Patrick T. Fallon | Bloomberg | Getty Images
In 13 years as a start-up investor, Elad Gil has backed some of the era’s biggest tech breakouts, such as Airbnb, Instacart, Persuasion and Square. He also co-founded genomics company Color, drawing on his Ph.D. in biology and previous work in virology labs.
Belatedly last year, before optimistic vaccine news started rolling out from Pfizer and Moderna, Gil combined his body of laws expertise with his start-up success to scout out his next investment. He was projecting that the developed world would be mostly under the aegis the Covid-19 crisis by late 2021, so he started looking for businesses hurt by the pandemic that were poised to bounce sharply on the other side.
Other than Airbnb, which was already in his portfolio, the next best bet he found was TripActions, a developer of journey and expense management software. TripActions cut hundreds of jobs in March amid a massive cutback in corporate travel. Gil, who at one time worked at Google and later ran corporate strategy at Twitter, saw the company positioning itself to capture market share when the conciseness reopens.
Gil connected with TripActions CEO Ariel Cohen through ex-Twitter COO Adam Bain, an investor in the company. Gil and Cohen met ahead through Zoom and then in person. Now, Gil is co-leading a $155 million financing, investing alongside Andreessen Horowitz and Summation, Lee Fixel’s venture firm.
“I thought it was wise to invest while things still looked tough for travel, because it would be much profuse expensive to invest when things come rushing back,” said Gil, who lives in San Francisco. “Business travel is not booming to go away.”
The funding round, announced on Thursday, values TripActions at $5 billion, up from $4 billion in mid-2019. Net income is still down from pre-Covid days, though the company isn’t providing numbers.
Combining science and investing
Gil has been on top of Covid into since early in the pandemic. He wrote a blog post last February, titled “Coronavirus (COVID-19) PSA for Startups,” forewarning of a coming global spread and suggesting that companies “curtail travel and conferences and move to video calls” and “layout for the remote work contingency.”
He has credibility on the subject. In addition to earning his doctorate in molecular biology from the Massachusetts Association of Technology, Gil has been close to this pandemic through his work at Color, where he remains a board member. Color partnered with well-being diagnostics company PerkinElmer and the state of California to enable Covid testing for large populations.
Even without widespread vaccinations, Gil was preggers that herd immunity would largely pass through society by early 2022. That bullishness knowledgeable his view on TripActions.
TripActions CEO Ariel Cohen
Cohen, who co-founded TripActions in 2015, said the increased valuation is a pondering of signing on new customers in recent months and the traction the company is seeing from new products.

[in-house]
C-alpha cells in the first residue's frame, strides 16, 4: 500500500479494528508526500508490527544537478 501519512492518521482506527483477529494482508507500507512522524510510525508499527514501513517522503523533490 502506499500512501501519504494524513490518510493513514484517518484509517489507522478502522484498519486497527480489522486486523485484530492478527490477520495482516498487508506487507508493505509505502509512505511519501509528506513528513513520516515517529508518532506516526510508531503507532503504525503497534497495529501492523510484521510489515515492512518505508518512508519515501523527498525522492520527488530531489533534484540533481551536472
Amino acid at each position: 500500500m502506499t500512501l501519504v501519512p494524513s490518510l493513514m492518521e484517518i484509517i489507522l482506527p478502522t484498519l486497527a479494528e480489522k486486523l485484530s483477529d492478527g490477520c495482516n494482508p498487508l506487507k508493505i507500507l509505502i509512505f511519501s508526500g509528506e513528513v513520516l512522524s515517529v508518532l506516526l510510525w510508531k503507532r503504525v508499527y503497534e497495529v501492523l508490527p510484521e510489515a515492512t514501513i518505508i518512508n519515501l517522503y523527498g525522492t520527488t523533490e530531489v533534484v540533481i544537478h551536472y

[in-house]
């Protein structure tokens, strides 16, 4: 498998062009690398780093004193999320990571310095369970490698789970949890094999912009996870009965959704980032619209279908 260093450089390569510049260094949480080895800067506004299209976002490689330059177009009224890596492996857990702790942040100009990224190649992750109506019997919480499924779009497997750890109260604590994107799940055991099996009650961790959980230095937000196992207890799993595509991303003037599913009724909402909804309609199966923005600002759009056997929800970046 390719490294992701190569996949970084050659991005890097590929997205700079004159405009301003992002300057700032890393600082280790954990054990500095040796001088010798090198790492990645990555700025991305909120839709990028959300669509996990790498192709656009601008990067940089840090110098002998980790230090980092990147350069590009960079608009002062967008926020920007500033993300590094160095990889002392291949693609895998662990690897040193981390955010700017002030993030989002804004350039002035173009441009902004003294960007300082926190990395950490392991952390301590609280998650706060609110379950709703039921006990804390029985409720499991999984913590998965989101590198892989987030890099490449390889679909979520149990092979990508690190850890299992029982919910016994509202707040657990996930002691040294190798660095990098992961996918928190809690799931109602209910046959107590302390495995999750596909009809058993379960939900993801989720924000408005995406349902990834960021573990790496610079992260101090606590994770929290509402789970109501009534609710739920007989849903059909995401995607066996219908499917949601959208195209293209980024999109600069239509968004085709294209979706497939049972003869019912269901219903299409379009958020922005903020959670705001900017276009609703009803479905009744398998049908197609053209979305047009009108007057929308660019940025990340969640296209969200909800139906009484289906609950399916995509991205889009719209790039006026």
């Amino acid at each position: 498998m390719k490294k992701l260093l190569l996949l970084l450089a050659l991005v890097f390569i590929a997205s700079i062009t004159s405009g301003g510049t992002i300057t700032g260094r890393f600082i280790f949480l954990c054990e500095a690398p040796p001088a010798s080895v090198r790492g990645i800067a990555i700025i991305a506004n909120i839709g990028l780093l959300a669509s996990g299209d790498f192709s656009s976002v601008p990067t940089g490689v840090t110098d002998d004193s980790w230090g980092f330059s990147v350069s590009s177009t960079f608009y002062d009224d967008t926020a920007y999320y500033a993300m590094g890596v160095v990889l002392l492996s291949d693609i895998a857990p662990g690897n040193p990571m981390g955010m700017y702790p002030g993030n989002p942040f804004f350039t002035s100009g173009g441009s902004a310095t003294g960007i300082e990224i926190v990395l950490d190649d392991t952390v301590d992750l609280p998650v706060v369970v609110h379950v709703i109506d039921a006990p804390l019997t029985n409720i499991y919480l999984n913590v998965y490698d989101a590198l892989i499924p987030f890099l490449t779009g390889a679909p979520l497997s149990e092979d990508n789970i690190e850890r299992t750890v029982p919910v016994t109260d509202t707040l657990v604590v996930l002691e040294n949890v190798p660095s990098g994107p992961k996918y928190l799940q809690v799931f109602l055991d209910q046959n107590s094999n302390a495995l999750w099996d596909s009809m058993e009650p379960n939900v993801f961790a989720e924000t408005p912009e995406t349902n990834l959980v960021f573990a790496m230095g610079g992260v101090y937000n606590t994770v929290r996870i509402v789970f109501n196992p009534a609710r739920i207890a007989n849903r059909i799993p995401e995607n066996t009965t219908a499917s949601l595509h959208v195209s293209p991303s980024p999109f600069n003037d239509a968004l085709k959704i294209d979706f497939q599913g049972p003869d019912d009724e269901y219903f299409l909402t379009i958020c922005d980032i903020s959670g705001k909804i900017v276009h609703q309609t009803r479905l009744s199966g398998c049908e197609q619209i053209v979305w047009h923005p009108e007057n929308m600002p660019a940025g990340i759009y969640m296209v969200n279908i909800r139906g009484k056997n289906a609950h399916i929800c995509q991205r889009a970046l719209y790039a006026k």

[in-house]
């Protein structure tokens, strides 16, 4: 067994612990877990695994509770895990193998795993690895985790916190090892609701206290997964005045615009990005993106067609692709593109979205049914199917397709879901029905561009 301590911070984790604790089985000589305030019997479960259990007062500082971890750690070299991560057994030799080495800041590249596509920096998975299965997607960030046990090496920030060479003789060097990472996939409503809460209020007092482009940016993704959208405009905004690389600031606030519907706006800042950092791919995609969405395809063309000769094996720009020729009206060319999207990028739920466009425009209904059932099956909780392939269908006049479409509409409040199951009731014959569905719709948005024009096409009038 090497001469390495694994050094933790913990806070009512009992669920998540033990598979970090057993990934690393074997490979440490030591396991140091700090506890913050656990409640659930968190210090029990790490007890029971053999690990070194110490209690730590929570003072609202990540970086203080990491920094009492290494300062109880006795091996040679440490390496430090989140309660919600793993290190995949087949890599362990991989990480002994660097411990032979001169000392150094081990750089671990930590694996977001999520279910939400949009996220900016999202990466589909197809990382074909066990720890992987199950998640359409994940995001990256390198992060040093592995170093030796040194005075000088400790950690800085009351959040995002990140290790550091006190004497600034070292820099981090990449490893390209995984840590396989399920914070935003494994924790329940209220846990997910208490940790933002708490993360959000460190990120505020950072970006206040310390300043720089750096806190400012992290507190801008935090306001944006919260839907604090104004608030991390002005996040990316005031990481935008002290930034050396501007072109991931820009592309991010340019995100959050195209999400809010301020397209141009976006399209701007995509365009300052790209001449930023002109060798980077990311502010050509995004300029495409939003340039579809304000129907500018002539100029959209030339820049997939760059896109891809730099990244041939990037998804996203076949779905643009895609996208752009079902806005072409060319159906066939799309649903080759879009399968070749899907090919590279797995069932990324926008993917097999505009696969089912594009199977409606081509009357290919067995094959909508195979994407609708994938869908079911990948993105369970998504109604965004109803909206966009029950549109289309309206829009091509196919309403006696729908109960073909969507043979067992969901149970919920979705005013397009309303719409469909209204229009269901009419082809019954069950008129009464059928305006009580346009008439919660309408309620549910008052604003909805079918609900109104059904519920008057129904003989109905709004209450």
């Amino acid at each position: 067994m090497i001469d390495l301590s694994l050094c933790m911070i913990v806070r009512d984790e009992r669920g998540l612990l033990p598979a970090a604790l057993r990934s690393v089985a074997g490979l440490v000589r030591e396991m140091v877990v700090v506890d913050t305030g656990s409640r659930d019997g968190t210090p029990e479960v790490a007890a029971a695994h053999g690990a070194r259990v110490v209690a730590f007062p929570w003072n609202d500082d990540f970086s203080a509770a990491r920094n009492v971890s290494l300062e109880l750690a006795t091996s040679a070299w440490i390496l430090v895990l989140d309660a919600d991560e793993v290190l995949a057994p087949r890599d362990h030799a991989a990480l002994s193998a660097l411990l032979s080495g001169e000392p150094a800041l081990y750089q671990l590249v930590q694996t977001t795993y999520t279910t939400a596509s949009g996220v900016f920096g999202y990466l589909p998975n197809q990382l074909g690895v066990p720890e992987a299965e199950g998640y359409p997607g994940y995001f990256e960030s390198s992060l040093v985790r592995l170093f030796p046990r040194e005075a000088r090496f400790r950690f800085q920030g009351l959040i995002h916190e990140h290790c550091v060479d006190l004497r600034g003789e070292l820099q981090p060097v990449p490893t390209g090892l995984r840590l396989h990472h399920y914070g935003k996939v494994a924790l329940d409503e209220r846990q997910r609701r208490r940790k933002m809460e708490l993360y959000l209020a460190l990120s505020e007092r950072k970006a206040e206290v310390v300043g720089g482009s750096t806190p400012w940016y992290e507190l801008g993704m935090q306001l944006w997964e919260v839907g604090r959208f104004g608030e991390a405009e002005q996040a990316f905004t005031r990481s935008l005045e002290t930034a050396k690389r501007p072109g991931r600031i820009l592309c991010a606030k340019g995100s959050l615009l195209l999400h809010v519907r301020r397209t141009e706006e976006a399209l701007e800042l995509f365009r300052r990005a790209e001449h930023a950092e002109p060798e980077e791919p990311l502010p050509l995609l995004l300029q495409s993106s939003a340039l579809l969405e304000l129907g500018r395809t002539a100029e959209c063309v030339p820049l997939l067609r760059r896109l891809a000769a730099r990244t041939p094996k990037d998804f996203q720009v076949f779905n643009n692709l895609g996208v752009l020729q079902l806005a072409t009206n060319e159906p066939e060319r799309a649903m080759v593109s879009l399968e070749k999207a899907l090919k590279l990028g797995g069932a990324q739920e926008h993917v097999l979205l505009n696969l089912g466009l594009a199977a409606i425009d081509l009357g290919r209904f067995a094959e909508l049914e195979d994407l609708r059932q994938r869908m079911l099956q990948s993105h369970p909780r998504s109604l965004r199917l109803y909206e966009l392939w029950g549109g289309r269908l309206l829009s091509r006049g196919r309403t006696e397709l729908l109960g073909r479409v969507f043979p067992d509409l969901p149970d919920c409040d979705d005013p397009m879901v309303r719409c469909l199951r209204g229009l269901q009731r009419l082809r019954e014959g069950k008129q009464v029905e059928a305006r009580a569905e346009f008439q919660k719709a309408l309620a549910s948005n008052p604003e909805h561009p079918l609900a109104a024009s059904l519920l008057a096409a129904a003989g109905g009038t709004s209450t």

In February, TripActions introduced a payments output called Liquid that allows customers to sync employee business travel purchases with a back-end arrangement for reporting expenses and handling compliance and analytics. It’s like combining an American Express card (TripActions provides its own wag) and Concur software, removing the manual burden for employees.
TripActions also expanded beyond travel into broader expense managing, which has become more important with people working remotely and bulking up their home office. Cohen rumoured travel is only at about 20% of pre-Covid levels, but growth in other expense categories is offsetting some of those descents. He said TripActions’ new tools help customers put policies in place for what can and can’t be expensed.
“Can you buy lunch? Can you buy office equipment? Can you buy software?” Cohen phrased. “You’re doing it with a credit card. The employer wants to have a say in it.”
Cohen said the company, which is based in Silicon Valley, has greedy plans to build out its global workforce and operations in cities like Amsterdam, Sydney and London. While it’s been in charter mode of late, total headcount sits at 700, well below the 1,100 employees before the crisis.
To help some au fait and ex-employees who may be struggling or who could just use some cash, TripActions is holding a secondary share sale of up to $240 million that choose close later this year. Cohen said an IPO is likely a few years out, depending on the vaccine rollout and how quickly company bounces back and becomes more predictable.
Cohen called the secondary sale a good opportunity to get some liquidity “for being on this journey and on the ups and downs.” He also said it was a way to satisfy investor demand without causing excess dilution.
Socialize start-ups stagnated
For Gil, investing at this high a price is unusual. He spends most of his time with early-stage start-ups and construction his own companies. He said he’s “soft launching” a new company with some ex-Google engineers in a week or so to develop a browser-based practical reality tool. To invest late, “I need very high conviction,” he said.
TripActions is specifically a post-Covid bet that Gil thinks could be dramatically undervalued given the growth potential in the next couple years. He said the product is “10x beat than anything else on the market” and that start-ups in travel software have been stagnant during the pandemic.
“Divers travel companies stopped investing in themselves and their market and no new start-ups were really getting funding,” Gil bruit about. “It created an opportunity for TripActions to expand the distance between themselves and the competition.”